• 7. Air Masses
  • 9. RAINFALL • It is water from the atmosphere that falls into the Earth s surface in the form of rain, snow, sleet or hail. • We use a rain gauge or pluviometer to measure the precipitation • The amount of precipitation is expressed in mm. pluviometer
  • 10. The atmosphere contains water vapour. The amount of water vapour in the air is called the humidity. Low humidity means that the air is dry and high humidity means that the air is moist. When humid air rises, it cools and it produces condensation, forming small droplets of water, which form clouds. For precipitation to occur, the droplets must become bigger and heavier. When this happens, thet fall (precipitation) onto the Earth s surface.
  • 11. We get rain because of rising air. Cloud (liquid water) Condensation level Water vapour Altitude at which temperatures reach dew point and therefore air starts to condensate Warm, moist air rises and it cools. As cool air can't hold as much water vapour as warm air, the water vapour condenses and turns into water droplets.
  • 12. The amount of precipitation varies from one zone to another, depending on factors as latitude, altitude, and proximity to the sea.
  • 13. Relief Rainfall With relief rainfall, it is the presence of hills or mountains that leads to the warm aid rising. The winds pick up moisture from the sea as they pass over it, and this makes the air moist. As the air rises to pass over the higher land, it cools and the water vapour condenses, forming clouds. The droplets then fall as rain, sleet, hail, or snow, depending on the atmospheric conditions. On the leeward side of the mountain (the side not facing the wind), it is much drier. This area is said to be in the 'rainshadow'. There is little rain here as the air is descending and warming up. RC_aI&feature=player_embedded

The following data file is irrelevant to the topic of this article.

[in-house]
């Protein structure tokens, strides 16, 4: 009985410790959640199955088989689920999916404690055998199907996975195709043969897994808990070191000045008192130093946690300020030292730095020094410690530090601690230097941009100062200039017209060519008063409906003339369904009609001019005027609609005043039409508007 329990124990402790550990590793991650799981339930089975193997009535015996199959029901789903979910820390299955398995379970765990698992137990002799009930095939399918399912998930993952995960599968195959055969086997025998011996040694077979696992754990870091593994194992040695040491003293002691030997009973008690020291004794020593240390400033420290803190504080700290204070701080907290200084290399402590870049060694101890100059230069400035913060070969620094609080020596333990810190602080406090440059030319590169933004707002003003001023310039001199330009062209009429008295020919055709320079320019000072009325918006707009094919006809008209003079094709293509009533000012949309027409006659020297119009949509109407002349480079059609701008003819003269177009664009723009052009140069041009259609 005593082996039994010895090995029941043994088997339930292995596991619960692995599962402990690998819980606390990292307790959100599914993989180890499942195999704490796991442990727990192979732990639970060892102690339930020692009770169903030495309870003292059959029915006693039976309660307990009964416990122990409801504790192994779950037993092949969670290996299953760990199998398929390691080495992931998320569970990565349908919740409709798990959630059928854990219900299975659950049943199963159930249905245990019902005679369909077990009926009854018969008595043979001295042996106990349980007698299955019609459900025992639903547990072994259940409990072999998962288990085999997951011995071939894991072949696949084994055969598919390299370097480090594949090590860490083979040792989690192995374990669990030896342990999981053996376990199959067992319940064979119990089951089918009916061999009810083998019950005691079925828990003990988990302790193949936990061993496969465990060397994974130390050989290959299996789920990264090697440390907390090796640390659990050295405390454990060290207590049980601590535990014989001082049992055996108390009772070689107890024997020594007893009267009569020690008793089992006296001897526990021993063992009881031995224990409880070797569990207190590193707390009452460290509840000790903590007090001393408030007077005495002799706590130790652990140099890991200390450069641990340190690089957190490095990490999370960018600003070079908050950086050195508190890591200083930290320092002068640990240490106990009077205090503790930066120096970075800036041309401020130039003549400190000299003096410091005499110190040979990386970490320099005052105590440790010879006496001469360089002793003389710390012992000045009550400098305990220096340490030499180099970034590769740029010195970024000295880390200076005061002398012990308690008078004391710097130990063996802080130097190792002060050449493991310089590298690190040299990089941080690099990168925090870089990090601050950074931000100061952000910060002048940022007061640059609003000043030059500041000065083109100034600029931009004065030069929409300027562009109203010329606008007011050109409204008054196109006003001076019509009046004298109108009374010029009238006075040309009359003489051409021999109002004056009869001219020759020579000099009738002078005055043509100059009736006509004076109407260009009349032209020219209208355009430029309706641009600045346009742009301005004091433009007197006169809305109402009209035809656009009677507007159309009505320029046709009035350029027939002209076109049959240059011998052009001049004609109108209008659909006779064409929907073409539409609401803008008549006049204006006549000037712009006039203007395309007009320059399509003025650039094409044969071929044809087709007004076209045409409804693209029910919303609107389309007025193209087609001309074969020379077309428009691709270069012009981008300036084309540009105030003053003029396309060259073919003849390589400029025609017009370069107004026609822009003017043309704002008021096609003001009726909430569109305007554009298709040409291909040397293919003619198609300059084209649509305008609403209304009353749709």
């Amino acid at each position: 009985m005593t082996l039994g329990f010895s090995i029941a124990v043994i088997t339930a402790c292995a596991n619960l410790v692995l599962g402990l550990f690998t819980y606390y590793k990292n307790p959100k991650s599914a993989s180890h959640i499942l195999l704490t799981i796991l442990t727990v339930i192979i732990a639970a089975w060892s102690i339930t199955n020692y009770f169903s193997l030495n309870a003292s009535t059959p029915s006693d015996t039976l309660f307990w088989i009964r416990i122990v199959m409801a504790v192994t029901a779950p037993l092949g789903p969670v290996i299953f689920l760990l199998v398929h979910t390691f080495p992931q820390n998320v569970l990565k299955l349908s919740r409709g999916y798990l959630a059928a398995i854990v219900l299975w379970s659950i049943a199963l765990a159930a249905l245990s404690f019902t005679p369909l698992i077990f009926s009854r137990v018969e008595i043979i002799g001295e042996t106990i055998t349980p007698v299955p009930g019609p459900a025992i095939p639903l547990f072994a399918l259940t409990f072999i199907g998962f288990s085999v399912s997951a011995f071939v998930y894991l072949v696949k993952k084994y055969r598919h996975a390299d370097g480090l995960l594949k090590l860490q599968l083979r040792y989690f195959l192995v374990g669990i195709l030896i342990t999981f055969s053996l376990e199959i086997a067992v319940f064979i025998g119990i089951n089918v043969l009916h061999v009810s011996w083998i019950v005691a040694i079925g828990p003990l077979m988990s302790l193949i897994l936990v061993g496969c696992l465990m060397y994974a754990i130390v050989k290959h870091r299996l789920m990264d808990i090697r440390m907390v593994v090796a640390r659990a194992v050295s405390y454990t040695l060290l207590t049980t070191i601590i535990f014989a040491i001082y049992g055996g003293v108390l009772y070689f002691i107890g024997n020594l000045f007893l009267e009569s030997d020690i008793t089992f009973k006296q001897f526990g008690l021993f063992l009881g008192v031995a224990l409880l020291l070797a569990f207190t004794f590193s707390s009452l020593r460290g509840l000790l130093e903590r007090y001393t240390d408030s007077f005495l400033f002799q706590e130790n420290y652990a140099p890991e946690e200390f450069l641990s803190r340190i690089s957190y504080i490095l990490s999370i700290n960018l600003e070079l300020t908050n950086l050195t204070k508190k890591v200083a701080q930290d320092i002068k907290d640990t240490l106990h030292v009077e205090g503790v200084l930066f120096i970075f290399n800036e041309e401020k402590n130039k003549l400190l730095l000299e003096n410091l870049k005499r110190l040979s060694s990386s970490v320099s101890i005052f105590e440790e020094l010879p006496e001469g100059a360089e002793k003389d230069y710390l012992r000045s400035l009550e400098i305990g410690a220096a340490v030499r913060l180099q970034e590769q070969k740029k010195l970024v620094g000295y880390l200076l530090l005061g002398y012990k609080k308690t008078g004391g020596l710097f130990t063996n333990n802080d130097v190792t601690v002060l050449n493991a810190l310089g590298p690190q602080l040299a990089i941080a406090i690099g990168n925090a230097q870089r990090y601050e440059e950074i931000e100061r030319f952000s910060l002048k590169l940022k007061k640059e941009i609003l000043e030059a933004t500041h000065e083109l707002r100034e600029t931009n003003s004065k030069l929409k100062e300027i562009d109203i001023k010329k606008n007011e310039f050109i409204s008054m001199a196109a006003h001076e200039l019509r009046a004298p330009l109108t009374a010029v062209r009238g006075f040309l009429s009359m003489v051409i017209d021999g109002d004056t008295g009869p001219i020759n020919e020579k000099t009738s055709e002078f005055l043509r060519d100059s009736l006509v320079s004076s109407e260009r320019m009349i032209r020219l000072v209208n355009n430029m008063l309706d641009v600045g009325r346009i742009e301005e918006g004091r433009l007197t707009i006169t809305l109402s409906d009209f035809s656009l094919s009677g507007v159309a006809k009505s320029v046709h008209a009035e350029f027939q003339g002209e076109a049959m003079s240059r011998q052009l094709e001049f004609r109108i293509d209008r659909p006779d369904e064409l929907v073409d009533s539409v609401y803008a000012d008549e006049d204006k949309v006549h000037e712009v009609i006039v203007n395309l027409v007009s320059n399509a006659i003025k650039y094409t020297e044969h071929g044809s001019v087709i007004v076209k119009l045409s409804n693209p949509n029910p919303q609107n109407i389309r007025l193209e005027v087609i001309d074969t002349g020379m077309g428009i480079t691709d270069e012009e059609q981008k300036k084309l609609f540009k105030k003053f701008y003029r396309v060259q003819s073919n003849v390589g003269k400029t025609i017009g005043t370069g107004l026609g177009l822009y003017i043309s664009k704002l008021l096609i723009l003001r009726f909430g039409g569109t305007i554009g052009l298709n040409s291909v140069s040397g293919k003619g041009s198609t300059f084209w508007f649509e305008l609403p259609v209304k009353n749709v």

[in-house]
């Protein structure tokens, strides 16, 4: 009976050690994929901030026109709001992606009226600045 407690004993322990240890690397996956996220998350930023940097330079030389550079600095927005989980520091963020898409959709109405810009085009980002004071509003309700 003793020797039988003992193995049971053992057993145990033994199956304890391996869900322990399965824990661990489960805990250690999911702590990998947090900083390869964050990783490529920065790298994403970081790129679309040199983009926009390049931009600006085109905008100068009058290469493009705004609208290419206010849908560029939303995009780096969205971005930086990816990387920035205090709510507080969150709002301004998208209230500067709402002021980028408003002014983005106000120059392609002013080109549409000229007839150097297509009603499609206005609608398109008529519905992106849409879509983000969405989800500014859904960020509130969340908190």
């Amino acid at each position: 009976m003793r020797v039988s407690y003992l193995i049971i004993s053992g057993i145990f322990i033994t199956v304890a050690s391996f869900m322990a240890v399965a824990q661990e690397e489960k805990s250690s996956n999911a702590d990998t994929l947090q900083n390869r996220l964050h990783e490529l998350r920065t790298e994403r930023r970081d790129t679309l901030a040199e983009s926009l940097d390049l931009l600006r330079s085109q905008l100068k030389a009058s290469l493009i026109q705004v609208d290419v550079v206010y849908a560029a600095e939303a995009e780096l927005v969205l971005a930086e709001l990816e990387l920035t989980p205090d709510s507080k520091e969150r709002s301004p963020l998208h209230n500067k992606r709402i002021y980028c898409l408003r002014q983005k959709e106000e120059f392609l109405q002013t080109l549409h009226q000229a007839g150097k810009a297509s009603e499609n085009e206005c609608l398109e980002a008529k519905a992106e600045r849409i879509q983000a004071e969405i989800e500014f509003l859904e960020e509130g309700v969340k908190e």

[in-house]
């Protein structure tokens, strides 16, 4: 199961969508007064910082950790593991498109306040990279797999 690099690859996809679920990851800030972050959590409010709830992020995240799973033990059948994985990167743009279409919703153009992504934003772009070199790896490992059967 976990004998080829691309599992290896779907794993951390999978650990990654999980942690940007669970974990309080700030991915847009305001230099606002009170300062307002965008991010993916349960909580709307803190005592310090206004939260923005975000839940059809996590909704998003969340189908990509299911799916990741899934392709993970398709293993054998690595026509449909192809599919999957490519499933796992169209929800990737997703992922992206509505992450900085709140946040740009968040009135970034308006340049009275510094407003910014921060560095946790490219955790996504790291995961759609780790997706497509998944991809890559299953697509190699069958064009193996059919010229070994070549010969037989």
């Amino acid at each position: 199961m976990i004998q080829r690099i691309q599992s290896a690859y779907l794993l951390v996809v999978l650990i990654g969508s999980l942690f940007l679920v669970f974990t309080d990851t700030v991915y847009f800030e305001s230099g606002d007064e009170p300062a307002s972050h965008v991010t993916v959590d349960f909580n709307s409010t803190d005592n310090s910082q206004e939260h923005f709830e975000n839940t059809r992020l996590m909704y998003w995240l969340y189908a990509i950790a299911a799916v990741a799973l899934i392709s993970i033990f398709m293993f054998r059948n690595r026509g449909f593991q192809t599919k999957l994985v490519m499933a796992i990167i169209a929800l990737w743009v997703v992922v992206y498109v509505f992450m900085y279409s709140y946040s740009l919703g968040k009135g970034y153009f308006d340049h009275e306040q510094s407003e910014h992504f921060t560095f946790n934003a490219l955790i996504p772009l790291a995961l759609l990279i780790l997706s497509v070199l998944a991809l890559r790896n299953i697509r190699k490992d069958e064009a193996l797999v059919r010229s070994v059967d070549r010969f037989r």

• 14. Convectional Rainfall This is very common in areas where ground is heated by the hot sun, such as the Tropics. The sun heats up the ground, which heats the air above it. This then rises and cools, and the water vapour condenses into water droplets, forming clouds. The droplets falls as rain under the influence of gravity.